Since the fall of Kabul, we have watched another humanitarian disaster brought on by Russia’s invasion of Ukraine. These are the wars of our time. The reality is that others will follow. Future generations will go to war and grapple with the same questions I now struggle with.

My Christian faith acknowledges the tragedy of this age and also looks forward to eternal peace. These days, I think often of an early 20th century hymn that captures this sentiment, “When Cometh the End of War”:

There’ll be shoutings of praise

There’ll be songs evermore

When cometh the end of the war

Over the last year, tears and time have dulled my emotions. But I still think of the families of the fallen. I still see the stretchers bearing the remains of Spc. Jeffrey White and other soldiers who lost their lives during our 10 long months in Afghanistan.

A little boy leads his donkey by a creek while a U.S. Soldier with 3rd Platoon, Able Company, 3rd Battalion (Airborne), 509th Infantry Regiment, Task Force 4-25, walks toward the bridge during a patrol in Sarengor Valley, Paktia province, Afghanistan, Aug. 23, 2012.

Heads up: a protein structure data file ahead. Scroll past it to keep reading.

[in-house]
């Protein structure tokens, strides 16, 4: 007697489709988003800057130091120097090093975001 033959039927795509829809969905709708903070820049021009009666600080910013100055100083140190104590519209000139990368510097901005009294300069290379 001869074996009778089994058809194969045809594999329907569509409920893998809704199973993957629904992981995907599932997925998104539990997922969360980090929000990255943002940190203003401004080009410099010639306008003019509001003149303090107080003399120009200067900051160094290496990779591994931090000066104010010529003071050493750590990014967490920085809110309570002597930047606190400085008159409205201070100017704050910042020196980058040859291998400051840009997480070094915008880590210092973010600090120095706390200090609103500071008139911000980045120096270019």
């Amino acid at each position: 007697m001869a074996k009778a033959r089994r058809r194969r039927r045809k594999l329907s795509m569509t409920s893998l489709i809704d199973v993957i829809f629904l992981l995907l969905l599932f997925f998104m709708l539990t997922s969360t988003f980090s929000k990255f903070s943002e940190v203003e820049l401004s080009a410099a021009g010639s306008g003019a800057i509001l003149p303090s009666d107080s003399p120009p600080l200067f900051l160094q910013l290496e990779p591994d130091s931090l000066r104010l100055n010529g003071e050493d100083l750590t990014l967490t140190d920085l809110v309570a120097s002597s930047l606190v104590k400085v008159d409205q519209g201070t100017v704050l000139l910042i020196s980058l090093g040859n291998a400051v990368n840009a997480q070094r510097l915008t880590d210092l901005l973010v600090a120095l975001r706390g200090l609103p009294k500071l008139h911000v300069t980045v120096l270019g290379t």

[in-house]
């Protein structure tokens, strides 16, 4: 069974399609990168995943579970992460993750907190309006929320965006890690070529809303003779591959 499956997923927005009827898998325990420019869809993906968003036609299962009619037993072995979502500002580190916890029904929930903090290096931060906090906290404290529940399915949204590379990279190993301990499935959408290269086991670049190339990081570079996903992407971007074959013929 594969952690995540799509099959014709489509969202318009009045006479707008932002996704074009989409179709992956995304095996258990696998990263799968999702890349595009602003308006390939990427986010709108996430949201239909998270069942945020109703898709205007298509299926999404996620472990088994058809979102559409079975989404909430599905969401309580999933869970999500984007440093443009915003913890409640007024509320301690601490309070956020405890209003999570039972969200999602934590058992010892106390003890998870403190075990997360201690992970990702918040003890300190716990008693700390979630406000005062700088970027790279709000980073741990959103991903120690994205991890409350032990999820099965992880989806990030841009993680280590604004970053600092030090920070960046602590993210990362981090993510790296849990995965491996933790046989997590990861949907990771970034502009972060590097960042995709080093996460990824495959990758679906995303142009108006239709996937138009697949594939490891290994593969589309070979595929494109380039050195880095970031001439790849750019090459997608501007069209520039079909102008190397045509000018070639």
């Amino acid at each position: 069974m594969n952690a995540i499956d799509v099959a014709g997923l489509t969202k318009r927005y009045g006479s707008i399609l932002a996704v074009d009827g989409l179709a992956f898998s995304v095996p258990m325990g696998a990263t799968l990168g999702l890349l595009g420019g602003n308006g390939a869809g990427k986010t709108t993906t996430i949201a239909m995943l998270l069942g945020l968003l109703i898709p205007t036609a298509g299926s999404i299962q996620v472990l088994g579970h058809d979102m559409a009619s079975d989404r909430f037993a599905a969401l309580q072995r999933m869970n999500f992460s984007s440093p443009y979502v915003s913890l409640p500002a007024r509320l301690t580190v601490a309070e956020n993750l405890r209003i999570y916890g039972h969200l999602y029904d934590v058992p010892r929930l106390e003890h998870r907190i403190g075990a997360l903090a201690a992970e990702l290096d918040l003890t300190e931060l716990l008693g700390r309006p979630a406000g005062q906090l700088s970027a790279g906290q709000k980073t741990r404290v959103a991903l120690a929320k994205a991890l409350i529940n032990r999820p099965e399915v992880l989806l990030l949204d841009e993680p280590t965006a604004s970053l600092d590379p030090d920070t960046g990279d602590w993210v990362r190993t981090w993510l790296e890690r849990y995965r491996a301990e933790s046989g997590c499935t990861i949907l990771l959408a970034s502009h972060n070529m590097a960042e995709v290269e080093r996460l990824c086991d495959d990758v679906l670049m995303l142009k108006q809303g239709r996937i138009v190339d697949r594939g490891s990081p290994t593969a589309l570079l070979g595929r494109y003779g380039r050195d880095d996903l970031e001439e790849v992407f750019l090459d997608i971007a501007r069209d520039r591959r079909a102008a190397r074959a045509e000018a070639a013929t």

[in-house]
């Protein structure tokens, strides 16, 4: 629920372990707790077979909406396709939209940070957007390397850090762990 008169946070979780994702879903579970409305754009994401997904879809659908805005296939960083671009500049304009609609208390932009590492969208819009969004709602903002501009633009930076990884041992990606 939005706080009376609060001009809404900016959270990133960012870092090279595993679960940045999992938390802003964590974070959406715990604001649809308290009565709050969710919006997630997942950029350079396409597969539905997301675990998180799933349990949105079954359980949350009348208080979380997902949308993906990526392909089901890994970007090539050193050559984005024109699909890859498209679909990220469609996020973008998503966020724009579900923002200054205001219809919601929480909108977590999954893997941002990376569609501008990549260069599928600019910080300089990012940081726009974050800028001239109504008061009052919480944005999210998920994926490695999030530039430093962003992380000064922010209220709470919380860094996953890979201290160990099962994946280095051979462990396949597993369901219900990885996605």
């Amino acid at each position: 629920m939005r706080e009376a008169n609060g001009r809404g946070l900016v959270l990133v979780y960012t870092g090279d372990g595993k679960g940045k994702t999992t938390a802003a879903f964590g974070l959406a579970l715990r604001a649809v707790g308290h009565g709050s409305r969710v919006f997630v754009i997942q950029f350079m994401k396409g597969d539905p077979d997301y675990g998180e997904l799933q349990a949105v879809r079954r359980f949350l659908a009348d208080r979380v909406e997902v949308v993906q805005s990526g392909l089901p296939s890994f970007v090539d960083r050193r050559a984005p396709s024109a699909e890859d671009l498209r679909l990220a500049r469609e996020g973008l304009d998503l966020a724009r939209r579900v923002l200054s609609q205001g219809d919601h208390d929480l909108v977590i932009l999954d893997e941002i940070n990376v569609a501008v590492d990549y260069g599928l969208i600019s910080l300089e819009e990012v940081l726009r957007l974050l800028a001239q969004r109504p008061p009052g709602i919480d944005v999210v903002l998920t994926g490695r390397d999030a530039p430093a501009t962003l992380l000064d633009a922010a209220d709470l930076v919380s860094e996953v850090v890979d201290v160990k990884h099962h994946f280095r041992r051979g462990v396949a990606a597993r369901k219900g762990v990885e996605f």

I think of the hard-earned gains now lost. I think of the anxiety felt by so many Afghans who tasted freedom and now mourn its loss. I still hope for a day in my lifetime when they will no longer live in incomprehensible fear, of a future where the rugged terrain of that country is no longer a safe haven for evil intent.

I still pray, just as I did from the moment I stepped off the C-130 into Afghanistan. The prayer is different now. I pray that those of us who served there and the people who waited back home for us will find the kind of peace that could not be won in that ancient land.

Even when it feels like the rest of the world has forgotten all that we gave there, Afghanistan is part of our life story now. We’ll always remember.

Chase Spears is a military officer, communicator, and educator who served as a brigade communications director in Afghanistan’s Khost Province from 2011 to 2012. He has a passion for helping leaders improve team culture and enjoys studying how discourse shapes perceptions. He is pursuing a doctorate in leadership communication at Kansas State University, with a focus on the paradox between policy wording and cultural impact across institutions.

The views in this article are those of the author and do not reflect the official position of any agency or department in the U.S. government.